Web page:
Speaking of which, I almost failed my breathalyzer test. Not because I'd been drinking, but because I kept blowing incorrectly. The kind breathalyzer lady told me to blow into the funnel on the end of the air-horn shaped device just like I would if I was blowing out birthday candles. I blew. She was silent.
Oh my God, am I going to test positive for alcohol? Did the breath mint I just had somehow set off the trigger? I wasn't drinking, I swear it!
She peered at the air horn. "Blow harder," she said. I did.
She sighed. "Go on in."
After talking with several other breathalyzer virgins (who made up approximately 92% of my completely unbiased sample), I found comfort in the fact that I was not the only one who was seemingly incapable of blowing out birthday candles. One sophomore said that when she tried for the third time to get the device to register her breath, the administrator operating the breathalyzer snapped, "Moving your head around won't help anything. Look, blow on my hand."
But despite the indignities suffered, the procedure did seem to work the way it was intended to.
Two of Paly's assistant principals confirmed independently that there were no positive breathalyzer tests (although there was a rumor floating around the dance floor of at least one) and Assistant Principal Jerry Berkson maintained that the dance policy was much easier to enforce this year. "I've found that alcohol is a major contributor to raunchy dancing," he said, "and breathalyzers have really helped this year."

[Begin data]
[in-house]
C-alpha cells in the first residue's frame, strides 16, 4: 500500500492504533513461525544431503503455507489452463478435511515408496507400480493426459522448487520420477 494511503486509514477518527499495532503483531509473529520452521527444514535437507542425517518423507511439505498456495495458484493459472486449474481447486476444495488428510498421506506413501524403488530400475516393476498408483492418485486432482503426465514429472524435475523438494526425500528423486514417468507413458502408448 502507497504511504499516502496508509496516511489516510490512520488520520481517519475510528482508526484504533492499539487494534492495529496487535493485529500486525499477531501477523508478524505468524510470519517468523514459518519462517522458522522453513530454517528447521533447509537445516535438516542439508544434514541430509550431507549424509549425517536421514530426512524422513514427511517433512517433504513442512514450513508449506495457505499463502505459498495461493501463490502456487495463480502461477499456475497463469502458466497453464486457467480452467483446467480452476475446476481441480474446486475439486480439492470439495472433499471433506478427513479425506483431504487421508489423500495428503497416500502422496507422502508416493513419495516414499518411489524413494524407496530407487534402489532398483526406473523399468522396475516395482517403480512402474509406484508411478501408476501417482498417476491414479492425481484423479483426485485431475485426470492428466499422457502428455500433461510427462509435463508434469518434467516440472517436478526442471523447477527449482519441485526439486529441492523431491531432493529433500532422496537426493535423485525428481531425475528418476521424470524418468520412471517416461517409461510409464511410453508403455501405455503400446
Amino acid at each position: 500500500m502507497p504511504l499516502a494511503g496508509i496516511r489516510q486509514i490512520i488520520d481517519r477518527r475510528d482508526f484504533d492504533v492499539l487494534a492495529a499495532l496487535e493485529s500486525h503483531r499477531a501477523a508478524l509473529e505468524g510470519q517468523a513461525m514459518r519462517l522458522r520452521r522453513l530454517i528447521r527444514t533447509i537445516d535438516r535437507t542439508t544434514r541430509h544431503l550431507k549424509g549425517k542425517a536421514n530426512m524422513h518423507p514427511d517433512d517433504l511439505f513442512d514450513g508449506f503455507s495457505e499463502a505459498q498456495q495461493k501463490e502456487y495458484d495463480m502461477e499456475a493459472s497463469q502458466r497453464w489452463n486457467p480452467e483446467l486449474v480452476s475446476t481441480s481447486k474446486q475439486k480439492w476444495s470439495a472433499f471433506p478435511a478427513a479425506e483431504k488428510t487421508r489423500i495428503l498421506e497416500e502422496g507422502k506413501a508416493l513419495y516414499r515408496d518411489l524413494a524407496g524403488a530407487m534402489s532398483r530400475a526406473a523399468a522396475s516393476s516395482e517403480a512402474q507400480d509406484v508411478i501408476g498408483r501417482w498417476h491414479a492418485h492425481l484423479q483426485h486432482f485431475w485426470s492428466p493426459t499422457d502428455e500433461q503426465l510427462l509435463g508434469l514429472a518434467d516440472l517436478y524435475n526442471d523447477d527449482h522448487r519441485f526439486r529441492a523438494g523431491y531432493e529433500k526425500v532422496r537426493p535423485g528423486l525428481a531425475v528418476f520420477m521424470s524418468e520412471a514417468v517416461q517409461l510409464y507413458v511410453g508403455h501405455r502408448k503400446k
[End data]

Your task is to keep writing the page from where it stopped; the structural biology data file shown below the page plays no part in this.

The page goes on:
Assistant Principal Kim Diorio estimated over $3500 in ticket sales for a ticket count of 700, a figure substantiated by Principal Jacqueline McEvoy. According to Ms. Diorio, that number is about the same as last year.
Of course, this means that demand for tickets has actually fallen among, to quote a certain vice-presidential candidate, "real" Paly students, and it is only the extra 100 freshmen who have made up the difference.
But I don't begrudge the freshmen. They've provided us with a number of really
amusing amazing dancers. I caught up with one of them - actually, I yelled questions at him over the music and he tried to yell back but I missed most of what he said (like his name). His style of dancing is quite unique and really fun to watch; it's a combination of octopus arm movements and moonwalking. Apparently, this new genre was developed quite recently; the man with moves like an extraterrestrial mollusk didn't go to any dances at Jordan, although he did go to the first Paly dance.
And so ended the 2008-09 Paly Homecoming Dance. Congratulations to Homecoming Queen and Senior Spirit Commissioner Lucy McComas, and to her male counterpart, whose name I did not catch.
Has the administration hit on the right balance between control and freedom, inconvenience and safety? Only you can say, but what I can say is, live from Palo Alto, that was Saturday night.